I could use a hand identifying a pear tree. I’m located in Northern Maine’s Aroostook County, and a friend showed me a pair of pear trees her late husband had brought back from a trucking run and planted in a low spot on their farm some 15 years prior. The two trees were planted in a low area surrounded by other trees except to the immediate south, and have grown tall and thin, with the majority of the branches growing toward the south. The second pear tree’s sunlight has been somewhat blocked by the pear tree directly south of it, which is taller. I took photos on October 24th, and the foliage was still largely green and glossy, and was just starting to turn yellow and reddish. Both trees have similar foliage and fruit.
The pears were still on the trees, and were somewhat misshapen, with a reddish blush on the sunny side and a greenish-yellow underside with small spots. There were areas of the fruit that looked sunken or collapsed. I picked some, and brought them inside and ripened them at room temperature in a brown paper bag for a little over two weeks.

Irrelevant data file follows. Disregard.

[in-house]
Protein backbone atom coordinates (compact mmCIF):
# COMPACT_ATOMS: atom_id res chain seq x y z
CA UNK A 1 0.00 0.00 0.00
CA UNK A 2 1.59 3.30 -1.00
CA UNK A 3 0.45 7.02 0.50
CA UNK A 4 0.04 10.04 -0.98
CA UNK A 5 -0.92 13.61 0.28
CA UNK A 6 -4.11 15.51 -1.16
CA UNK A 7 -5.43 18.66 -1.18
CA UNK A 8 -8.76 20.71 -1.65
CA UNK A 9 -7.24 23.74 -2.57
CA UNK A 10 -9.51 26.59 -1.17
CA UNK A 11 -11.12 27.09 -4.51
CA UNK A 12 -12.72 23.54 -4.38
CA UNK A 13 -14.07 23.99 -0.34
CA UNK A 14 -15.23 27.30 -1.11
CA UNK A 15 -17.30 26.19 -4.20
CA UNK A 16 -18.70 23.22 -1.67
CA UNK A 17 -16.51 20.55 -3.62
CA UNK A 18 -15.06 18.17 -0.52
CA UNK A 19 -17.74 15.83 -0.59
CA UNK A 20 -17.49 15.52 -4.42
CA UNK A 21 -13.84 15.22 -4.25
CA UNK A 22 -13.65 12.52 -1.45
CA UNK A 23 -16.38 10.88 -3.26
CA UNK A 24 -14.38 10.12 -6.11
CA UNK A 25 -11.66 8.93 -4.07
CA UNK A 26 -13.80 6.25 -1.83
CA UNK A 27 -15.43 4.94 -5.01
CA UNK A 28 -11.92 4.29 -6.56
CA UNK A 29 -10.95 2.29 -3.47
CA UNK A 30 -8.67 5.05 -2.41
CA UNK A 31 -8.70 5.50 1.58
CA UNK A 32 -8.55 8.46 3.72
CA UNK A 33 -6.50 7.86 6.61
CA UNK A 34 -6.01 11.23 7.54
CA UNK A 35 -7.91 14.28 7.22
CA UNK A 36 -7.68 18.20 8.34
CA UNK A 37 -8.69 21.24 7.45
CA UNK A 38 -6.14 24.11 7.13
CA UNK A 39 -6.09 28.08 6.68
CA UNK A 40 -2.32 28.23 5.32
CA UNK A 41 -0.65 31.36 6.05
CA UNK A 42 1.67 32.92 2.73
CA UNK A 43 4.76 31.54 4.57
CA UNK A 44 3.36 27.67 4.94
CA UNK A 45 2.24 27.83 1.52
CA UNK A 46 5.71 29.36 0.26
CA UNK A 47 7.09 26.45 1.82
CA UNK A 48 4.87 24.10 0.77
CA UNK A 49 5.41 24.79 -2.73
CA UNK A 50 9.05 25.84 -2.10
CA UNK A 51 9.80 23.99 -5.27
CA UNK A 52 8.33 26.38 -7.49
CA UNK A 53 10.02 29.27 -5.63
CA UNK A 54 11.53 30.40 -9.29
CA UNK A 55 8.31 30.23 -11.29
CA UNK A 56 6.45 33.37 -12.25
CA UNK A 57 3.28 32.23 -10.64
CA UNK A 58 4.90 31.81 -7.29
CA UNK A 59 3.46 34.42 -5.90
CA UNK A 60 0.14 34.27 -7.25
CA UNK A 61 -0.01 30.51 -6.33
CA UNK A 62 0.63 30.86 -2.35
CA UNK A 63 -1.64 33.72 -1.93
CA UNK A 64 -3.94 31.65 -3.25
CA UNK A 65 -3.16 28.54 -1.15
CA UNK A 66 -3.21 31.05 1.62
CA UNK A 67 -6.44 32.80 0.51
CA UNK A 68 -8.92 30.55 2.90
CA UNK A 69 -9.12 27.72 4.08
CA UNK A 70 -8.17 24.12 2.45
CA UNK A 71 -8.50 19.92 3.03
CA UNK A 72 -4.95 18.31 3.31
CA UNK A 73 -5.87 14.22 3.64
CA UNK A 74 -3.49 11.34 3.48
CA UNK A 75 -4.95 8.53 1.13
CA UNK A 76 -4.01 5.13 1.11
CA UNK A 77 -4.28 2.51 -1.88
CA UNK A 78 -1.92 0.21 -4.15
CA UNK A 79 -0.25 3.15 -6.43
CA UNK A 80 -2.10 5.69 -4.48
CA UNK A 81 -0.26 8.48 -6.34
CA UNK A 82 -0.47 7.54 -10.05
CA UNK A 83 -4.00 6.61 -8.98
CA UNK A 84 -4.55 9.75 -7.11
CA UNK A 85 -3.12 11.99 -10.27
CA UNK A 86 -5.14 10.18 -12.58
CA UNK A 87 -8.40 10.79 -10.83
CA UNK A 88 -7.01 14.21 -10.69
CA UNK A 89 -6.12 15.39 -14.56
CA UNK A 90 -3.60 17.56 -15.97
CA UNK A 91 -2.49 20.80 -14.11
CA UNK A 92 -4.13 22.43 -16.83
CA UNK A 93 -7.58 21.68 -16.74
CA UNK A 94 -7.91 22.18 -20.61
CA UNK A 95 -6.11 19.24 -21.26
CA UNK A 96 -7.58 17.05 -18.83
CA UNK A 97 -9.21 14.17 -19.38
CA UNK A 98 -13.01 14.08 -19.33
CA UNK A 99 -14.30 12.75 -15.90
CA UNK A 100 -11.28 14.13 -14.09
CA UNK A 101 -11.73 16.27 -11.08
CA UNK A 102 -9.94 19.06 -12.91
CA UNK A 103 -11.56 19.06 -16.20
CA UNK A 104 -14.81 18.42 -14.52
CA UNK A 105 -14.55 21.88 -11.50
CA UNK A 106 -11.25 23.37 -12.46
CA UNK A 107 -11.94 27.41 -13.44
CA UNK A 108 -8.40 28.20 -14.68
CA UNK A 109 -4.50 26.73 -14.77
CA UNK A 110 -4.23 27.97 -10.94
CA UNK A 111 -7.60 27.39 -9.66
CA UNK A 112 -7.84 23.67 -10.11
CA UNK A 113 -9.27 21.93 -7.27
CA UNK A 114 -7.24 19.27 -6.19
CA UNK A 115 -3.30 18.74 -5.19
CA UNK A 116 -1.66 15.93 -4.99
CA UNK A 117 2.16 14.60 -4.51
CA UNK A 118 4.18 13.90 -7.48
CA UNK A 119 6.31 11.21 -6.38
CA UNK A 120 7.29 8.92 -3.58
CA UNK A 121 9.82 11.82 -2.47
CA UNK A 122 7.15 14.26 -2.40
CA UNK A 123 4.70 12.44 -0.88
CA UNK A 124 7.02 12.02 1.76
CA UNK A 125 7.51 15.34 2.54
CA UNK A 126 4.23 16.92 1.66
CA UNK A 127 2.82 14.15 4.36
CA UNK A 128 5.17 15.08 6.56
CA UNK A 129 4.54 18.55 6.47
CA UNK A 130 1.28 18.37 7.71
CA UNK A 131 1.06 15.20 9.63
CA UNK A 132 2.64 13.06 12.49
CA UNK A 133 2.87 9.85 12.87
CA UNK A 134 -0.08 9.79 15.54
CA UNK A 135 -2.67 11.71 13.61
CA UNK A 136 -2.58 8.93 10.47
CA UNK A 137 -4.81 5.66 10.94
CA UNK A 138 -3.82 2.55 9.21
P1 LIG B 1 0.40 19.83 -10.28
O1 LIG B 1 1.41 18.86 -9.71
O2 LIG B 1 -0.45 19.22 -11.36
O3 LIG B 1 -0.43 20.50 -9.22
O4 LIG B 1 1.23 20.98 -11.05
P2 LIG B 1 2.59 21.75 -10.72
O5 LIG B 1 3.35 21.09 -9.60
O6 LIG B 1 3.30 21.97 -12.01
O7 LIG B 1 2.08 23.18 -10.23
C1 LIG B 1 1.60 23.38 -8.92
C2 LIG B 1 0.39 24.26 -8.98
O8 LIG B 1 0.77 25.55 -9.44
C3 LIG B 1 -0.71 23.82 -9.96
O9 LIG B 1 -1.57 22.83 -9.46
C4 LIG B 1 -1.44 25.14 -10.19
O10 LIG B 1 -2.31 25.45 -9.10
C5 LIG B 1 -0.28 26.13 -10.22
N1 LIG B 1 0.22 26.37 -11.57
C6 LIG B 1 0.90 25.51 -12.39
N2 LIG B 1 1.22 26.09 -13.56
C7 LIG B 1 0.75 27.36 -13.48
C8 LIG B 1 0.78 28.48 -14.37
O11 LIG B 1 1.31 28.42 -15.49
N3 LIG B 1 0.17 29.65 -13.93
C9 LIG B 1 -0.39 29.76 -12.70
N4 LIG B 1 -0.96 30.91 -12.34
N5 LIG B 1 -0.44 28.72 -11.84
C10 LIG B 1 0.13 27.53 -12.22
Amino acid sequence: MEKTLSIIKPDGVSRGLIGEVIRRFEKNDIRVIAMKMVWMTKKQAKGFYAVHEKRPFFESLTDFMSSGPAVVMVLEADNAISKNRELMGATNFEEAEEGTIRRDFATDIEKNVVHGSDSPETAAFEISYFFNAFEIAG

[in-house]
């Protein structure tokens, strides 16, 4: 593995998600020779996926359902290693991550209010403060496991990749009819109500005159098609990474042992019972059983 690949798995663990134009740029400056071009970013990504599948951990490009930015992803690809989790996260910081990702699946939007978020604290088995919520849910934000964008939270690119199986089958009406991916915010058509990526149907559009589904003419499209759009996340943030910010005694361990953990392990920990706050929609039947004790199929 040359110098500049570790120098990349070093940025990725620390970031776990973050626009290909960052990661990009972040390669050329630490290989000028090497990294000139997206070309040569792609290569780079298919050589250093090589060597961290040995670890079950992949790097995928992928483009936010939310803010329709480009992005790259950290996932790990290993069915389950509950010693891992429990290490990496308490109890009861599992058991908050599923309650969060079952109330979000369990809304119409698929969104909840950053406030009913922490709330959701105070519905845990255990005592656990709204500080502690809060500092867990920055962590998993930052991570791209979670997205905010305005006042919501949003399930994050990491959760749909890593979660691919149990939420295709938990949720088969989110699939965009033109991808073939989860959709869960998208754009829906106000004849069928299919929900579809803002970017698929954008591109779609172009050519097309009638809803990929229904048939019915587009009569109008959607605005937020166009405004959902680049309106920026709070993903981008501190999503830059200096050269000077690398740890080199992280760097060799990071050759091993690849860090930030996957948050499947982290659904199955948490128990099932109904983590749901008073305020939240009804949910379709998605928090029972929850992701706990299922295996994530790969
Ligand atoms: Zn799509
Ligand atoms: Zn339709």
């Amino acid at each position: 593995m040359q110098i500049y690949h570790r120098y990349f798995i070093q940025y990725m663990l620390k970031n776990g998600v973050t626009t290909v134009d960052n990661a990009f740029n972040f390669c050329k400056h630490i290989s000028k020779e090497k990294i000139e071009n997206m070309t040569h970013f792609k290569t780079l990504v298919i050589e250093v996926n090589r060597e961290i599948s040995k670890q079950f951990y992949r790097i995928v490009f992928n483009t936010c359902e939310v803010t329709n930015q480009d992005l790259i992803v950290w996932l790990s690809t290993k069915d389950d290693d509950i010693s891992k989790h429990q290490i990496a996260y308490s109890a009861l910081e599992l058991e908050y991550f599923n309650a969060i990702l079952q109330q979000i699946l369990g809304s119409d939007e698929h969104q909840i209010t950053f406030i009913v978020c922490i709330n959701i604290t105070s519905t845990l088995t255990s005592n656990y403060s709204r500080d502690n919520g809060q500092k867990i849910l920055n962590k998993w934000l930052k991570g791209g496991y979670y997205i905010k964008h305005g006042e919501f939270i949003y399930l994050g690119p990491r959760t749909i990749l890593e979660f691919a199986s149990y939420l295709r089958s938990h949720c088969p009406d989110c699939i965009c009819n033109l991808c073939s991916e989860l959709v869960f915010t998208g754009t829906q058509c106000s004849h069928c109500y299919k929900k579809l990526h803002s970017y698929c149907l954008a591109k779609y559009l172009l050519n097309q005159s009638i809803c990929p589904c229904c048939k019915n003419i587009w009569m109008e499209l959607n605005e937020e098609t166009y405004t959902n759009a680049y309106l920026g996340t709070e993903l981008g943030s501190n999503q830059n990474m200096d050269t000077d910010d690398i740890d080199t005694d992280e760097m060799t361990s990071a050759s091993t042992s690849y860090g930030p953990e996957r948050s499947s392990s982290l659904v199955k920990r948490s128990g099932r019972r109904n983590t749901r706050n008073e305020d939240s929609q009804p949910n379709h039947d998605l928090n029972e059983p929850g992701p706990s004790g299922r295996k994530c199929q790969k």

On November 9th I tried some of the fruit and found them to be extremely sweet, and tasted like fruit punch. The pears had ripened to more of a yellow with a red blush, and had softened some, but were not mushy. There were very few mature seeds in the fruit, which makes me think they were not fully fertilized, which caused the sort of incomplete, collapsed fruit shape. The fruit had some large grit cells, and if I recall correctly the skin was kind of thick. The taste was extremely fruity and sweet.
What do you think I have here? Maybe a particularly cold-hardy, late-bearing version of the Seckel?Maybe one of the Pyrus Ussuriensis crossbreeds? I saw no sign of fireblight. I’m thinking the variety needs a pollen partner to set more and better filled-out fruit. The fruit was on the tree VERY late (October 24th) and the trees were cold hardy enough to survive several Zone 3/Zone 4 Maine winters completely neglected. We had a -35 F overnight last winter, and this spring the pair of trees have showed no sign of damage yet, but they’re just budding.
hey Donny. im 2hrs. north of you in Frenchville. i have 6 z3 hardy pear varieties growing on mountain ash here but they havent fruited yet. have you heard of the stacyville pear? its a 150 yr old tree from the same town. fedco sells the scions for it. i have it on my tree. i dont think what you have is that though. its more a round pear. a friend of mine has a small pear like that on a tree his dad planted 30 yrs ago in violette settlement in Ft. Kent. ive tried them in sept and they are still astringent but slightly sweet… never went back to try them after frost. this tree hasnt been touched for over 30 yrs and was loaded with small pears looking like yours in the mid. of your pic. i dont think its ever been sprayed or pruned either. his dad used to own the local nursery back then. i need to get over there next oct. to try them out again.